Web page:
The six-speed auto 'box fitted to this XF does its job in a sporting yet relaxed manner. Like the Adaptive Dynamic suspension, when you're not in a rush, the transmission just goes about its business, smoothly and quietly shifting between gears. Give it the cane, however, and shifts don't happen nearly so frequently. Still, should you want to take control of the system, just grab a paddle (right for up, left for down and sadly wheel-mounted as opposed to fitted to the column) and you're briefly in manual mode. Briefly, because after about a dozen seconds of no driver/paddle input, the transmission reverts back to full auto. Driving in all types of traffic conditions and fully taking advantage of the near-loony amount of power on tap, we averaged just over 15 miles per gallon.
That is until we found a way to average just under 14 miles per gallon. Remember the aluminum gear selector? For the first three days we had the XF Supercharged, we just left it in D assuming that S was some weird way to indicate "low." Well, a few minutes spent with the owners manual (we were trying to figure out what "ASL" meant - Automatic Speed Limiter it turns out) revealed that S stands for Sport. And man, what a difference a letter makes. In S, shifts happen less often as the transmission will actually hold a gear all the way up to redline. Even better, tap either paddle while in Sport mode and the transmission shifts into full manual – as in it won't shift unless you tell it to. For a manu-matic, the shifts happen quickly, and if you're wondering, those smoky burnouts (see gallery) happened in S with the left paddles tugged and the traction control all the way off.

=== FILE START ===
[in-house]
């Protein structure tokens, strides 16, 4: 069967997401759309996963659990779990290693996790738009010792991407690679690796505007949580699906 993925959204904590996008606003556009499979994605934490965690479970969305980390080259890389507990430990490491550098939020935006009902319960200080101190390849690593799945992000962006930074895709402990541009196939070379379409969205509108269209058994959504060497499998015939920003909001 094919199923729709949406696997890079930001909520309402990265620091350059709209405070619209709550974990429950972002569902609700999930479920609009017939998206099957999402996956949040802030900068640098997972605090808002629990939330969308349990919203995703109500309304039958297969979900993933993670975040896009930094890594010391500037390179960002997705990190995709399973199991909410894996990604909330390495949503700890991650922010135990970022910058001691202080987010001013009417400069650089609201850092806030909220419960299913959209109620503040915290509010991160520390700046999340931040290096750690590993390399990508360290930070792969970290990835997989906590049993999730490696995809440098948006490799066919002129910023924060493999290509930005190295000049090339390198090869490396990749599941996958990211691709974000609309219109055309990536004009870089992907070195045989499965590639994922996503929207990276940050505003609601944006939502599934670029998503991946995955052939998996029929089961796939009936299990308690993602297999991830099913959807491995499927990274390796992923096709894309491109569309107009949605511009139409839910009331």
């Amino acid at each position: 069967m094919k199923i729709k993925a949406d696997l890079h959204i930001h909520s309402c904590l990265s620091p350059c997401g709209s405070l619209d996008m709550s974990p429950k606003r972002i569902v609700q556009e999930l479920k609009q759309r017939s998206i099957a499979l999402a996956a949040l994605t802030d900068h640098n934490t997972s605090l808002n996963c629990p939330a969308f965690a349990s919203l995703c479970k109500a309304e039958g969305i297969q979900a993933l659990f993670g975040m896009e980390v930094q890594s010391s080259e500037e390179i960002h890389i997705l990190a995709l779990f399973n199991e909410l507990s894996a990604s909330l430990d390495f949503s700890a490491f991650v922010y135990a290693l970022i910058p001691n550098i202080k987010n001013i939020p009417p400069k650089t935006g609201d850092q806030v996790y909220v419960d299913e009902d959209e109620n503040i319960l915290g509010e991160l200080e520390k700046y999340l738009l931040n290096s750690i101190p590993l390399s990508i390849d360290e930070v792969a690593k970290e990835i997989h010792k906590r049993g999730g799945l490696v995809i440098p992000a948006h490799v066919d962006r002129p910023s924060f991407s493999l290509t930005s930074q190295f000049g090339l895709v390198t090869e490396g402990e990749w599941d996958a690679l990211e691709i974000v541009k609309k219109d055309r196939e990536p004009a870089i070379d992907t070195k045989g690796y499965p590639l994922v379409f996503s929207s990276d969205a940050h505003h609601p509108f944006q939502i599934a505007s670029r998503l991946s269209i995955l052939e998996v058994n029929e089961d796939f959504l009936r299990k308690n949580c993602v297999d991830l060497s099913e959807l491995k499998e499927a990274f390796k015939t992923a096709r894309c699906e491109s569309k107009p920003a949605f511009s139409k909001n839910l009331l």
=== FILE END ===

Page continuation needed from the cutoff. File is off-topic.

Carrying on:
Put it all together and the Jaguar XF Supercharged is a majorly impressive piece of machinery nearly without peer in terms of both its grace and pace. Laughably fast without being psychotic, luxurious without being gaudy and quite athletic without being unusable or silly. Which leads us back to what we like most about the XF Supercharged aside from that lusty engine: It's sleeperosity. It's like having a knife tucked into your boot; you just feel special. Seriously folks, they'll never see you coming, which is some of the highest praise we can give.
Photos by Drew Phillips / Copyright ©2010 Weblogs, Inc.
New Car Test Drive
Smooth, quiet, responsive sports sedan.
The Jaguar XF is a gorgeous and engaging alternative to luxury cars such as the Audi A6, BMW 5 Series, Mercedes E-Class, and Lexus GS. After our test drives, we'd say the 2011 Jaguar XF is one of the most appealing choices in this wonderful luxury/sports sedan category, and gets to the top of the class with charm, distinctively stunning good looks and dynamic driving capability. The XF models offer the full Jaguar experience of luxury, elegance, performance, ride and handling.